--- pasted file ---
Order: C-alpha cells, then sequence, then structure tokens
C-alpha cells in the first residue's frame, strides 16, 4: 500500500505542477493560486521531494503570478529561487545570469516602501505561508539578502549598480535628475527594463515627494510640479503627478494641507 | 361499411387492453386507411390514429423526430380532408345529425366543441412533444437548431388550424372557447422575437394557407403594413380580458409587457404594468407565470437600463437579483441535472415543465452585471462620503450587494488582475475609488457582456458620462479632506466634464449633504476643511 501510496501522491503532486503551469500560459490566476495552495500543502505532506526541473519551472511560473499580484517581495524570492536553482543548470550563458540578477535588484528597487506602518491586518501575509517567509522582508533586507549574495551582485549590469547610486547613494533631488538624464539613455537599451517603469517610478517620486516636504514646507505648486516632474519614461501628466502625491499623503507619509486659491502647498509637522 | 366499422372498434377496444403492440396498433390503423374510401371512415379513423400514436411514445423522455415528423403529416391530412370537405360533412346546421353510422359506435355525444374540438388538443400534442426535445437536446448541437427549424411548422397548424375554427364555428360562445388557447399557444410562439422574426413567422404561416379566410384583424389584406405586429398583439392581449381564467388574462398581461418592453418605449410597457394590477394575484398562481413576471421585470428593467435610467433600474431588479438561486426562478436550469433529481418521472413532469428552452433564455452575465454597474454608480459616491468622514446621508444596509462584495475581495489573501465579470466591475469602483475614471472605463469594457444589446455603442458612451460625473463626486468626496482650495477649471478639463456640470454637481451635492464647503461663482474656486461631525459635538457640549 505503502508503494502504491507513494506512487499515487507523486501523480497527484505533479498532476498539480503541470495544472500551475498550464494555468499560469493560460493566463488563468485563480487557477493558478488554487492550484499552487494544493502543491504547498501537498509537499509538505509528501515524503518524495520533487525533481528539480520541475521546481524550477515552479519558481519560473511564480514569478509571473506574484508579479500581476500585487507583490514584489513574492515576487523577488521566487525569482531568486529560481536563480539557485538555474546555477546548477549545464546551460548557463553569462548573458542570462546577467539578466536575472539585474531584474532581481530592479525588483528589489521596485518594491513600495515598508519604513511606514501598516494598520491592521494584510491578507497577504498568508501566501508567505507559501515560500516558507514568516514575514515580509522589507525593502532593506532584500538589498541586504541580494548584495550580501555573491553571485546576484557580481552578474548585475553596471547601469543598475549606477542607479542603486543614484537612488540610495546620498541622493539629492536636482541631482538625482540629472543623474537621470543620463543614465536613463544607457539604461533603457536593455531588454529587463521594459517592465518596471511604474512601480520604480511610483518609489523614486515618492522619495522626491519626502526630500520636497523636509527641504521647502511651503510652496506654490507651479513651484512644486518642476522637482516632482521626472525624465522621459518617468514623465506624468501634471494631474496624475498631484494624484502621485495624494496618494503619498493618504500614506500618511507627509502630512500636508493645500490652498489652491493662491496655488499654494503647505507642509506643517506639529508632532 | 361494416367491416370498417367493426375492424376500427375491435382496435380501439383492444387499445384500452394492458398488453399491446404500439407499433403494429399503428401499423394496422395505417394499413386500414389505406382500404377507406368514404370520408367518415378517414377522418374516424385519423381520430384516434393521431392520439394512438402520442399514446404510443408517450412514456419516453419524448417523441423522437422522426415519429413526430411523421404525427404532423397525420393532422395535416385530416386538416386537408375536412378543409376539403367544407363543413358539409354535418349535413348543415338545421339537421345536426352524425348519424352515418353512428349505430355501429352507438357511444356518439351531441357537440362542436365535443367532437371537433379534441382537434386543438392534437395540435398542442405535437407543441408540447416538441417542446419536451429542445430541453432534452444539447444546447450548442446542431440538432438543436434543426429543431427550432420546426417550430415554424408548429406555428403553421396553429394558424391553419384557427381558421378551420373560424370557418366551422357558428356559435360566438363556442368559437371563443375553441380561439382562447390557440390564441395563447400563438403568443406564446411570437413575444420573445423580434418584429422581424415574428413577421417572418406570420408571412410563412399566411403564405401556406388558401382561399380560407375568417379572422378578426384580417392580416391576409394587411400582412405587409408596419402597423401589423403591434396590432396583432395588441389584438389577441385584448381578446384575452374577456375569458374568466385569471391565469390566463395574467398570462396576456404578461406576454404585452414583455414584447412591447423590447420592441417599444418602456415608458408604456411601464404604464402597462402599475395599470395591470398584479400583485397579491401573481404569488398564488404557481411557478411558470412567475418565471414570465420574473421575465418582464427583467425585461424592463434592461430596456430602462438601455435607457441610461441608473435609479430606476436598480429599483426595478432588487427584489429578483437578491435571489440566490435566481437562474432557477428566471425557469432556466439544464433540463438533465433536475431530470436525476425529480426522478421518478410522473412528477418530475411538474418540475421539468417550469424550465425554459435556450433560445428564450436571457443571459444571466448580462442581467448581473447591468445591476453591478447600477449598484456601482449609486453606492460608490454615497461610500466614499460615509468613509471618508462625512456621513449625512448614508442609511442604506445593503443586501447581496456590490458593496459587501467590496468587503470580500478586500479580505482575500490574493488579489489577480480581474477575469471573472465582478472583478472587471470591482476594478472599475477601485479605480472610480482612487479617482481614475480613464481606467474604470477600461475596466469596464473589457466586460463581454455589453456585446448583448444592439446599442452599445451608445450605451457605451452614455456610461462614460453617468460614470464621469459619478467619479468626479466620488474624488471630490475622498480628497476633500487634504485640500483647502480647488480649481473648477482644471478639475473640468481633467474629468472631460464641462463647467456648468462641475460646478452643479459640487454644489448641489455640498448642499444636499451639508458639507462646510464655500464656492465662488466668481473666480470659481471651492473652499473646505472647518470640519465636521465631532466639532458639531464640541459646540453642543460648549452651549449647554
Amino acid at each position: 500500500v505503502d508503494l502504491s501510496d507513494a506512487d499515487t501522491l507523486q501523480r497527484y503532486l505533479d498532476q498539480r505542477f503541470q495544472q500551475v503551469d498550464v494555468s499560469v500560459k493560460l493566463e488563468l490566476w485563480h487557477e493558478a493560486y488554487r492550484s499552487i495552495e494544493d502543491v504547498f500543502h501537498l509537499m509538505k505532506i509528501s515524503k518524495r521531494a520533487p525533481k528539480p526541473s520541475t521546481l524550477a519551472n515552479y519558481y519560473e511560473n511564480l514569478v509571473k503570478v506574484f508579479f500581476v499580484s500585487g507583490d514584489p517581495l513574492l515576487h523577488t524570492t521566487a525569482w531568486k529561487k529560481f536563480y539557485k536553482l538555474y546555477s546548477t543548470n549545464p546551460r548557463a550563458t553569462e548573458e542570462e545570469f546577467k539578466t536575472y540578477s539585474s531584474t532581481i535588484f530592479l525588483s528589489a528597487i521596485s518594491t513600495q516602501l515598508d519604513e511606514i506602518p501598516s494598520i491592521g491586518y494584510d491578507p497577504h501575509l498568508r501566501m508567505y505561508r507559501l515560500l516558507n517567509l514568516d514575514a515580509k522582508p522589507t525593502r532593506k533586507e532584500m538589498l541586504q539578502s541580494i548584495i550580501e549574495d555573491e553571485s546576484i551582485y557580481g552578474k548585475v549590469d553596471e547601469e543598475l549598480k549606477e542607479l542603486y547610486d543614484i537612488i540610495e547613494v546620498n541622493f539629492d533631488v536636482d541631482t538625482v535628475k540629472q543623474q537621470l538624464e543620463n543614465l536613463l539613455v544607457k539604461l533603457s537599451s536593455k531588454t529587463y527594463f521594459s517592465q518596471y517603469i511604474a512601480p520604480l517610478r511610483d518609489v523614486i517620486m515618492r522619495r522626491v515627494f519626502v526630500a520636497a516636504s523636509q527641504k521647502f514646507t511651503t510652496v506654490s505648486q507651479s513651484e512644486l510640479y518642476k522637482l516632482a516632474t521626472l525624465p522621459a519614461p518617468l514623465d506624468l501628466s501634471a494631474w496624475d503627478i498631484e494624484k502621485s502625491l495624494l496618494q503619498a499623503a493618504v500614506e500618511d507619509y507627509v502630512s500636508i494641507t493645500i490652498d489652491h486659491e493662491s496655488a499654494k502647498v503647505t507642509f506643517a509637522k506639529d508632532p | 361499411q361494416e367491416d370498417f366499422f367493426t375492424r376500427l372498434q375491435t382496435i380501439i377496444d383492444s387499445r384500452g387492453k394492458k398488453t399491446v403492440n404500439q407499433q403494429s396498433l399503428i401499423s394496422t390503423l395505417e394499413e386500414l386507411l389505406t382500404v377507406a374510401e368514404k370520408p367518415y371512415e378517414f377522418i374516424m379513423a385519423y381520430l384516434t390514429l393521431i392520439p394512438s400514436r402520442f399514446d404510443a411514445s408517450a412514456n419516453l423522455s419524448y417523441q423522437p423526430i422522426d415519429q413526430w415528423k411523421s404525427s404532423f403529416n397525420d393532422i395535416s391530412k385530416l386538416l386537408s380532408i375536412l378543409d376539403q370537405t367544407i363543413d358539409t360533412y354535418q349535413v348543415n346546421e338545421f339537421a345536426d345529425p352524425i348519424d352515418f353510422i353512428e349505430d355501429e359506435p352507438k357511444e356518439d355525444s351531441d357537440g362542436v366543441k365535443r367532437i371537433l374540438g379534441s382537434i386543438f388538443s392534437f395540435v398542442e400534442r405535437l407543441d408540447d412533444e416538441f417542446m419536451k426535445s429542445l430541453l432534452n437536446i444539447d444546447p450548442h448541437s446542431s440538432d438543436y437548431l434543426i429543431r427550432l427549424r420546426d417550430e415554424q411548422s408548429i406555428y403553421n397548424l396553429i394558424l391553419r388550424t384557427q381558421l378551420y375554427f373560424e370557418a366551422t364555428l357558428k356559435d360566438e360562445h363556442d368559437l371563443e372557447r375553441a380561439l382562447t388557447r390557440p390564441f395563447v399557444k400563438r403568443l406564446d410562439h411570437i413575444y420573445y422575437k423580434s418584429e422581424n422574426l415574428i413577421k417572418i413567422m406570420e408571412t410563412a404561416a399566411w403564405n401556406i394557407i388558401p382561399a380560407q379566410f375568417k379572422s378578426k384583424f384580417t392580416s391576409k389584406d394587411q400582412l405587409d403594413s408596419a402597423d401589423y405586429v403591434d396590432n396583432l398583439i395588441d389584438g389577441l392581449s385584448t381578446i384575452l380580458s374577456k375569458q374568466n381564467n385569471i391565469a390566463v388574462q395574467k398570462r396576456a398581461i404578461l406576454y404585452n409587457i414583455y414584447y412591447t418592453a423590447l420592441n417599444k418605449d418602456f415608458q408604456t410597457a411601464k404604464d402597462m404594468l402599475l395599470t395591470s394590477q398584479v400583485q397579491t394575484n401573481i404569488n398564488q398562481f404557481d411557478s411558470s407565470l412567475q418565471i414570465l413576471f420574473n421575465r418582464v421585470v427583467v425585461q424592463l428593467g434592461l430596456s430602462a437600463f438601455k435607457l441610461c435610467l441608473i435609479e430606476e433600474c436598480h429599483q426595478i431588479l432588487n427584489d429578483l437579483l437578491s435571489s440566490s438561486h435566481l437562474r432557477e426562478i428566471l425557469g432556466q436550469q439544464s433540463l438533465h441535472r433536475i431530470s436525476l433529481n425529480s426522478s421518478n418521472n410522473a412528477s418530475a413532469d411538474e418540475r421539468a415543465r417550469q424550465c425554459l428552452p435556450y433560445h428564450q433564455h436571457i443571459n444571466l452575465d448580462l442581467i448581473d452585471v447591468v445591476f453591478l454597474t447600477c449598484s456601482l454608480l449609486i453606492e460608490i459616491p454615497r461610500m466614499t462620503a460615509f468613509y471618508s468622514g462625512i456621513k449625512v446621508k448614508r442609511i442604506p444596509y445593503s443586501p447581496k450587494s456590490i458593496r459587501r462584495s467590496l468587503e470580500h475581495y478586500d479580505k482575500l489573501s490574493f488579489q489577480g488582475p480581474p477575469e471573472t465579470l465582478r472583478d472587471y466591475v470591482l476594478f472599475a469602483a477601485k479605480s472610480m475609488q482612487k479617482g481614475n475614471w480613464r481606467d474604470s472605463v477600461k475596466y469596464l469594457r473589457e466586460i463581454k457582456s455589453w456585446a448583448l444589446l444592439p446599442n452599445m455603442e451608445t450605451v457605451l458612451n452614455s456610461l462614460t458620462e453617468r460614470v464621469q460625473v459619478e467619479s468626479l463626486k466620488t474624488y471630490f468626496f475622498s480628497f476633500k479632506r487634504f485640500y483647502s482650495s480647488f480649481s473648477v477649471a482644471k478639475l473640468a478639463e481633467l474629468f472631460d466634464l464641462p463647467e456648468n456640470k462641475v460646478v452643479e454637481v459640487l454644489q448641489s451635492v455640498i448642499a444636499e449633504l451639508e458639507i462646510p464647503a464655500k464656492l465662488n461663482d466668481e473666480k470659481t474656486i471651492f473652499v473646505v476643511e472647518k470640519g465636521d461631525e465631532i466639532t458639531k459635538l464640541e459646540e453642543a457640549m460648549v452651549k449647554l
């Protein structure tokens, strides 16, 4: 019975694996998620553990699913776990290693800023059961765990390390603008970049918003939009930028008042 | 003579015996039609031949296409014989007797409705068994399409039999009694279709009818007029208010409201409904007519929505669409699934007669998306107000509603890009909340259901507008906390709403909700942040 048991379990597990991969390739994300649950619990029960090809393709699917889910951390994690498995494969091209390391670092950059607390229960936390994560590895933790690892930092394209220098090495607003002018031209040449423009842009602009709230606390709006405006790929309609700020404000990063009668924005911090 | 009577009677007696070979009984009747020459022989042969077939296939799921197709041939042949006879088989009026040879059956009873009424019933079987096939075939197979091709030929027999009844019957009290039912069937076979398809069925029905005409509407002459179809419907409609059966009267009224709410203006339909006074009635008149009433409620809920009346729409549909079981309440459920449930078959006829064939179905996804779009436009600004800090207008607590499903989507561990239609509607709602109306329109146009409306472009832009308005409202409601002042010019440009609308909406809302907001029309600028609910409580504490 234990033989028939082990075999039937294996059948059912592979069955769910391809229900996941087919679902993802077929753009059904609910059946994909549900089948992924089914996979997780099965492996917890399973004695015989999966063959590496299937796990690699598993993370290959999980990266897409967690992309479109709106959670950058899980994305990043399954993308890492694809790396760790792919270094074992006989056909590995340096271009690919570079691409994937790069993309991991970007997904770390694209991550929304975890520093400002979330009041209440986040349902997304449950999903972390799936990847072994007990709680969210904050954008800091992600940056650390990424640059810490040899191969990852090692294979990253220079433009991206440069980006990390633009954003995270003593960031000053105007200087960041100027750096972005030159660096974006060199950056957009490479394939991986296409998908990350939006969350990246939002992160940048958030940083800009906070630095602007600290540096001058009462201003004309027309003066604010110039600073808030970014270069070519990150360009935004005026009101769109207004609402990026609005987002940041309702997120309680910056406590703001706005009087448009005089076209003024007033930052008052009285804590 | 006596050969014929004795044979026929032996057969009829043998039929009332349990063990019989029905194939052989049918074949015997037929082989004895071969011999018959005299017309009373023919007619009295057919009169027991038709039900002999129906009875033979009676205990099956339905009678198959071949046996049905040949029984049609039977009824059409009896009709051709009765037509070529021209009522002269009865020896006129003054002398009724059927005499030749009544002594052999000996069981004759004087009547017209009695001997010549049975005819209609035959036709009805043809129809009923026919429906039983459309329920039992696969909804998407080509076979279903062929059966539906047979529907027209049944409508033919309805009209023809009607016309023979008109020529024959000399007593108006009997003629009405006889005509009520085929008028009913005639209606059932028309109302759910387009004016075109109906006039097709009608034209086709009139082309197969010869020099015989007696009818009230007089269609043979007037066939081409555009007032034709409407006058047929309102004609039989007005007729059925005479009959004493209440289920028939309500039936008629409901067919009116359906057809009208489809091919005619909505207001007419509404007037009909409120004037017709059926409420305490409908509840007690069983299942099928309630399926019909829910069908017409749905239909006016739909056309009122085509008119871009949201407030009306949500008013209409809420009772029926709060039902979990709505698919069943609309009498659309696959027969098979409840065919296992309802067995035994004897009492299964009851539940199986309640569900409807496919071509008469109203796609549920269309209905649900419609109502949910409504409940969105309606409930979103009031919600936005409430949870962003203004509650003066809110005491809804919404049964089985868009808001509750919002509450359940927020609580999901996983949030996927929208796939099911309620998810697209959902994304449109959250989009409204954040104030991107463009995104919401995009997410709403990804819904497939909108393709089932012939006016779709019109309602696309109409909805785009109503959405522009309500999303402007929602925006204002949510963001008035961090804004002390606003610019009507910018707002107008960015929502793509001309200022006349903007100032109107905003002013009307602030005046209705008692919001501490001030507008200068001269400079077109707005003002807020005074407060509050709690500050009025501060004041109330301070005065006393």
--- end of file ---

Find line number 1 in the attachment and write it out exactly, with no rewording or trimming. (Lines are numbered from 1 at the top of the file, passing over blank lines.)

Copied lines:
Order: C-alpha cells, then sequence, then structure tokens